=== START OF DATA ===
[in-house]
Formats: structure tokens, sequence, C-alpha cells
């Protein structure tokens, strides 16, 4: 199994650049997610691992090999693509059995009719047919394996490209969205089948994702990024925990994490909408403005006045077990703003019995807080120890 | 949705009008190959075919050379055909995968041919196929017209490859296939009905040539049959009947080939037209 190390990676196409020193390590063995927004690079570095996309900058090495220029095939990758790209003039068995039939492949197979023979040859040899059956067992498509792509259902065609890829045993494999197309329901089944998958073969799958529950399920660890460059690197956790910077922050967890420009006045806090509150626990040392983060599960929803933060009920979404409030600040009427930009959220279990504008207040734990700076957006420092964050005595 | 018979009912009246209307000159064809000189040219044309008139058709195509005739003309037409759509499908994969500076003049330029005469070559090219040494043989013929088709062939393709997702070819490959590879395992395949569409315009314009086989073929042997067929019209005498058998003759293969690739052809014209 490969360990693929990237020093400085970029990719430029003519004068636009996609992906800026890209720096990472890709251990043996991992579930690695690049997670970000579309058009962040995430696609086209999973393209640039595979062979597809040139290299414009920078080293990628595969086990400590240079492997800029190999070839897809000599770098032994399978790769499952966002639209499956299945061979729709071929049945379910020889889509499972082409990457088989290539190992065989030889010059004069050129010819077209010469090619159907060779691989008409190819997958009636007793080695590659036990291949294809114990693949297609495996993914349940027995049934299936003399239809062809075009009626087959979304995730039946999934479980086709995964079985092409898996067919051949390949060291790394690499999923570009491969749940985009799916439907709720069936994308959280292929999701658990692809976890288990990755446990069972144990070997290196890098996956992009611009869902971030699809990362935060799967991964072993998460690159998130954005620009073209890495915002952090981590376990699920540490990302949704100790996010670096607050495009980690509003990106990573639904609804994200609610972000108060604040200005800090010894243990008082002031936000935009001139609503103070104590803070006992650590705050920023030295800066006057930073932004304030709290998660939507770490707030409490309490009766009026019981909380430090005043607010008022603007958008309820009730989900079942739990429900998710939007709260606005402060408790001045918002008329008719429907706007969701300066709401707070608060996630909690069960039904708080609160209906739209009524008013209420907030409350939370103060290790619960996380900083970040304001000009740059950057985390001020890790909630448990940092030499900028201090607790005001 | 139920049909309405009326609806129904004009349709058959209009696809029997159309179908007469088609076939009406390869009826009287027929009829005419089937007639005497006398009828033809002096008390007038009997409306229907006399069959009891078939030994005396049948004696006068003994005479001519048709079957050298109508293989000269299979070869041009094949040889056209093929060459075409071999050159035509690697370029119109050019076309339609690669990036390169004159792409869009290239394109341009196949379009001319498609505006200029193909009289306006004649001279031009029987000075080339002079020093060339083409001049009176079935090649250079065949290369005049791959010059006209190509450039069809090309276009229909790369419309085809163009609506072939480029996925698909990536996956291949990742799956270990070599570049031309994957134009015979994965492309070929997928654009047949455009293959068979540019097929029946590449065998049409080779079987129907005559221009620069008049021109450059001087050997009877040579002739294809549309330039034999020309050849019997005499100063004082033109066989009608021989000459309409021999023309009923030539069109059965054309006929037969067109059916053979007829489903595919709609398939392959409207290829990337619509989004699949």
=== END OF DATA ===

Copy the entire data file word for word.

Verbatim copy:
[in-house]
Formats: structure tokens, sequence, C-alpha cells
């Protein structure tokens, strides 16, 4: 199994650049997610691992090999693509059995009719047919394996490209969205089948994702990024925990994490909408403005006045077990703003019995807080120890 | 949705009008190959075919050379055909995968041919196929017209490859296939009905040539049959009947080939037209 190390990676196409020193390590063995927004690079570095996309900058090495220029095939990758790209003039068995039939492949197979023979040859040899059956067992498509792509259902065609890829045993494999197309329901089944998958073969799958529950399920660890460059690197956790910077922050967890420009006045806090509150626990040392983060599960929803933060009920979404409030600040009427930009959220279990504008207040734990700076957006420092964050005595 | 018979009912009246209307000159064809000189040219044309008139058709195509005739003309037409759509499908994969500076003049330029005469070559090219040494043989013929088709062939393709997702070819490959590879395992395949569409315009314009086989073929042997067929019209005498058998003759293969690739052809014209 490969360990693929990237020093400085970029990719430029003519004068636009996609992906800026890209720096990472890709251990043996991992579930690695690049997670970000579309058009962040995430696609086209999973393209640039595979062979597809040139290299414009920078080293990628595969086990400590240079492997800029190999070839897809000599770098032994399978790769499952966002639209499956299945061979729709071929049945379910020889889509499972082409990457088989290539190992065989030889010059004069050129010819077209010469090619159907060779691989008409190819997958009636007793080695590659036990291949294809114990693949297609495996993914349940027995049934299936003399239809062809075009009626087959979304995730039946999934479980086709995964079985092409898996067919051949390949060291790394690499999923570009491969749940985009799916439907709720069936994308959280292929999701658990692809976890288990990755446990069972144990070997290196890098996956992009611009869902971030699809990362935060799967991964072993998460690159998130954005620009073209890495915002952090981590376990699920540490990302949704100790996010670096607050495009980690509003990106990573639904609804994200609610972000108060604040200005800090010894243990008082002031936000935009001139609503103070104590803070006992650590705050920023030295800066006057930073932004304030709290998660939507770490707030409490309490009766009026019981909380430090005043607010008022603007958008309820009730989900079942739990429900998710939007709260606005402060408790001045918002008329008719429907706007969701300066709401707070608060996630909690069960039904708080609160209906739209009524008013209420907030409350939370103060290790619960996380900083970040304001000009740059950057985390001020890790909630448990940092030499900028201090607790005001 | 139920049909309405009326609806129904004009349709058959209009696809029997159309179908007469088609076939009406390869009826009287027929009829005419089937007639005497006398009828033809002096008390007038009997409306229907006399069959009891078939030994005396049948004696006068003994005479001519048709079957050298109508293989000269299979070869041009094949040889056209093929060459075409071999050159035509690697370029119109050019076309339609690669990036390169004159792409869009290239394109341009196949379009001319498609505006200029193909009289306006004649001279031009029987000075080339002079020093060339083409001049009176079935090649250079065949290369005049791959010059006209190509450039069809090309276009229909790369419309085809163009609506072939480029996925698909990536996956291949990742799956270990070599570049031309994957134009015979994965492309070929997928654009047949455009293959068979540019097929029946590449065998049409080779079987129907005559221009620069008049021109450059001087050997009877040579002739294809549309330039034999020309050849019997005499100063004082033109066989009608021989000459309409021999023309009923030539069109059965054309006929037969067109059916053979007829489903595919709609398939392959409207290829990337619509989004699949």